Etelcalcetide Reduces PTH Levels in Moderate to Severe SHPT
Benefits over placebo were demonstrated in 2 trials involving hemodialysis patients with moderate to severe secondary hyperparathyroidism.
Etelcalcetide effectively reduces parathyroid hormone (PTH) levels in patients with poorly controlled secondary hyperparathyroidism (SHPT), according to 3 new studies published in Journal of the American Medical Association. The intravenous (IV), second-generation calcimimetic was recently approved in Europe and is currently under review by the FDA.
In parallel phase 3 trials, 1023 patients with PTH values above 400 pg/mL on conventional treatment were randomly assigned to receive etelcalcetide (titrated up to 15 mg) or placebo thrice-weekly after hemodialysis sessions for 26 weeks. In the first trial, mean PTH values declined from 849 to 384 pg/mL from baseline to weeks 20–27 in the etelcalcetide group compared with an increase from 820 to 897 pg/mL among placebo recipients, Glenn M. Chertow, MD, MPH, of Stanford University in California, and colleagues reported. In the second trial, mean PTH values declined from 845 to 262 pg/mL among etelcalcetide users and increased from 852 to 960 pg/mL in the placebo arm. Etelcalcetide also lowered phosphate and fibroblast growth factor 23 levels.
In both trials, etelcalcetide recipients were more likely to achieve a PTH level of 300 pg/mL or less. In the first trial, 49.6% of etelcalcetide-treated patients achieved this level compared with 5.1% of placebo recipients; in the second trial, the proportions were 53.3% and 4.6%, respectively.
Etelcalcetide recipients also were more likely to achieve the primary efficacy endpoint of a greater than 30% reduction in PTH levels: 74.0% vs 8.3% in the first trial and 75.3% vs 9.6% in the second trial.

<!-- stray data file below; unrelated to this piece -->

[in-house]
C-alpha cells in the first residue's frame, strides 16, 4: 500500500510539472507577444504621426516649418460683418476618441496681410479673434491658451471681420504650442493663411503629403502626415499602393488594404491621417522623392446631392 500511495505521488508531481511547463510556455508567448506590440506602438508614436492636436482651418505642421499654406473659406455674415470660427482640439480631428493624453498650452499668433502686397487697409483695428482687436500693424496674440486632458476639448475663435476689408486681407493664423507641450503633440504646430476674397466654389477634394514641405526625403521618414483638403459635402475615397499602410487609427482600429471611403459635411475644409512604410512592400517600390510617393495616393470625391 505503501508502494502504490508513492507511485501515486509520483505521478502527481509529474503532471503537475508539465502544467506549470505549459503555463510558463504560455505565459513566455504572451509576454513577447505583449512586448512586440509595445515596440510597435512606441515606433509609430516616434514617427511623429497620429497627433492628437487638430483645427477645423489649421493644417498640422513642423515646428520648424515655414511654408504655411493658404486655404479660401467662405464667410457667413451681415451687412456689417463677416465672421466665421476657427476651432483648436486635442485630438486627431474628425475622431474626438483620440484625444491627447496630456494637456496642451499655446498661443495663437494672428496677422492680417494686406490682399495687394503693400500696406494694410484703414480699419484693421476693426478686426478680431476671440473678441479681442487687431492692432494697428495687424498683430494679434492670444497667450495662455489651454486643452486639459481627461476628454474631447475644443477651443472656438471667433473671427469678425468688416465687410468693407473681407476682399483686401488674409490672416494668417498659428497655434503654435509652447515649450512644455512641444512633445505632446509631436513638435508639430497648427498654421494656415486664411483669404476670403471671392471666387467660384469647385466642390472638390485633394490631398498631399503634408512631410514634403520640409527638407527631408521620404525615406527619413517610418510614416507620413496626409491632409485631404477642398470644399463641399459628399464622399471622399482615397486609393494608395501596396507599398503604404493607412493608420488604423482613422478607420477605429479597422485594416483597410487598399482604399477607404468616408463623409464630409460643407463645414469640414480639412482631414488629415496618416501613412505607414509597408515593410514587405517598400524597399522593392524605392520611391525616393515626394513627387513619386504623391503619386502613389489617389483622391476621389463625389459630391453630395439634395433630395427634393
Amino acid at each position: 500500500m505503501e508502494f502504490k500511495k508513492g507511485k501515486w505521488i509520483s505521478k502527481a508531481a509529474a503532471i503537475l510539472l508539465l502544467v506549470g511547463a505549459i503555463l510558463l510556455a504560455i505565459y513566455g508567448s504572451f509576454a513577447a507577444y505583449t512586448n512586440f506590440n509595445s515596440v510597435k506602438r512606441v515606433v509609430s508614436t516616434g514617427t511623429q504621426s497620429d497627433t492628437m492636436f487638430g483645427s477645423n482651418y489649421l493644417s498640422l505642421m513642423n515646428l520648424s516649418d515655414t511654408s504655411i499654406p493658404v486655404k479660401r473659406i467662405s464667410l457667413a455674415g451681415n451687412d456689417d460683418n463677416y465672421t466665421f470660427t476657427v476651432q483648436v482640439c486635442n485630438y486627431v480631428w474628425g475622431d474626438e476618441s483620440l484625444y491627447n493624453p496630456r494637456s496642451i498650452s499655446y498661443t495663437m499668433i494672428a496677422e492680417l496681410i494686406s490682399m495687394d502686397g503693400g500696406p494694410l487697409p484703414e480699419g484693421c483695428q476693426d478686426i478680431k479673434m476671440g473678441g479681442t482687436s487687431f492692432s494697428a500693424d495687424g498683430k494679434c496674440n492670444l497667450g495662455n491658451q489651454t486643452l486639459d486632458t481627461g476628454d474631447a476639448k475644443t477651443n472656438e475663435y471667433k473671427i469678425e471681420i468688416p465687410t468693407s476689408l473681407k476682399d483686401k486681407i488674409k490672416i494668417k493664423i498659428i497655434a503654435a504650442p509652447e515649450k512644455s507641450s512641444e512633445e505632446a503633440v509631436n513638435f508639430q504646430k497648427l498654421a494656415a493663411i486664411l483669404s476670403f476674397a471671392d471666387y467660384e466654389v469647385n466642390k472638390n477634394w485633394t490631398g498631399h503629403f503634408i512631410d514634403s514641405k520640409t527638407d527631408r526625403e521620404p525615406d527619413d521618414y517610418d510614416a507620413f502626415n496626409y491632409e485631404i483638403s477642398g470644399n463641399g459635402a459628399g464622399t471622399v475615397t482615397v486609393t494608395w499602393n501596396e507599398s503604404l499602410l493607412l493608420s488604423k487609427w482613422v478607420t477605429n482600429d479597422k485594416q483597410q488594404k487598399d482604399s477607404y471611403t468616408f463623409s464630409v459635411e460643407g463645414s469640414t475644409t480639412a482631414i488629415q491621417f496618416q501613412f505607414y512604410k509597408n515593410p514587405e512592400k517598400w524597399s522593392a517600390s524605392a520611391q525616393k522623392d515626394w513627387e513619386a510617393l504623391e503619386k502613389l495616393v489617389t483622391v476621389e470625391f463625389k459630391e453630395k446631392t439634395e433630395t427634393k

In a third trial, the same investigators compared the oral calcimimetic cinacalcet (taken daily) and IV etelcalcetide over 26 weeks in 683 patients with PTH levels above 500 pg/mL. Etelcalcetide, which acts on a distinct site of the parathyroid gland's calcium-sensing receptor, proved noninferior to cinacalcet in the proportion of patients achieving a more than 30% reduction in PTH: 68.2% vs 57.7%. In addition, 52.4% of etecalcetide patients attained a more than 50% reduction of PTH compared with 40.2% of cinacalcet patients, demonstrating superiority.
Whether greater than 30% reduction in PTH levels is associated with clinical benefits is unknown. The researchers noted that observational studies have shown higher mortality, cardiovascular events, and fractures, in patients with PTH values above 600 pg/mL compared with 150 to 300 pg/mL.
“Although it may be tempting to assume that lowering individual patients' PTH levels by 30% to 50% or more (and simultaneously lowering serum phosphate and FGF23 levels) will result in commensurate reductions in risk, only randomized trials with hard clinical end points, including mortality, can provide clear answers,” John P. Middleton, MD, and Myles Wolf, MD, MMSc, commented in an accompanying editorial.
Use of cinacalcet in clinical practice has been limited by a high incidence of gastrointestinal side effects, such as nausea and vomiting. Etelcalcetide bypasses the intestines, but all 3 trials reported nausea and vomiting with the drug, including no significant difference with cinacalcet.
Etelcalcetide does not contain calcium as do some other SHPT treatments, which may prevent abnormal calcification. Nearly two-thirds of patients experienced low blood calcium with the drug, however, despite calcium supplements and related therapies. Hypocalcemia symptoms, such as muscle spasms, headache, and paresthesia, were reported by a minority of patients.
Investigators noted prolongation of the QT interval, which may be a result of the low calcium. Longer-term trials are needed to assess the cardiac safety of etelcalcetide. According to the investigators, physicians should use caution when using etelcalcetide with other drugs that may prolong the QT interval.
All of the trials were funded by Amgen, the manufacturers of Parsabiv (etelcalcetide) and Sensipar (cincalcet).
- Block GA, Bushinsky DA, Cheng S, et al. Effect of Etelcalcetide vs Placebo on Serum Parathyroid Hormone in Patients Receiving Hemodialysis With Secondary Hyperparathyroidism Two Randomized Clinical Trials. JAMA.
- Block GA, Bushinsky DA, Cheng S, et al. Effect of Etelcalcetide vs Cinacalcet on Serum Parathyroid Hormone in Patients Receiving Hemodialysis With Secondary Hyperparathyroidism: A Randomized Clinical Trial. JAMA 2017;317:156-164. doi:10.1001/jama.2016.19468.
- Middleton JP and Wolf M. Second Chances to Improve ESRD Outcomes With a Second-Generation Calcimimetic. JAMA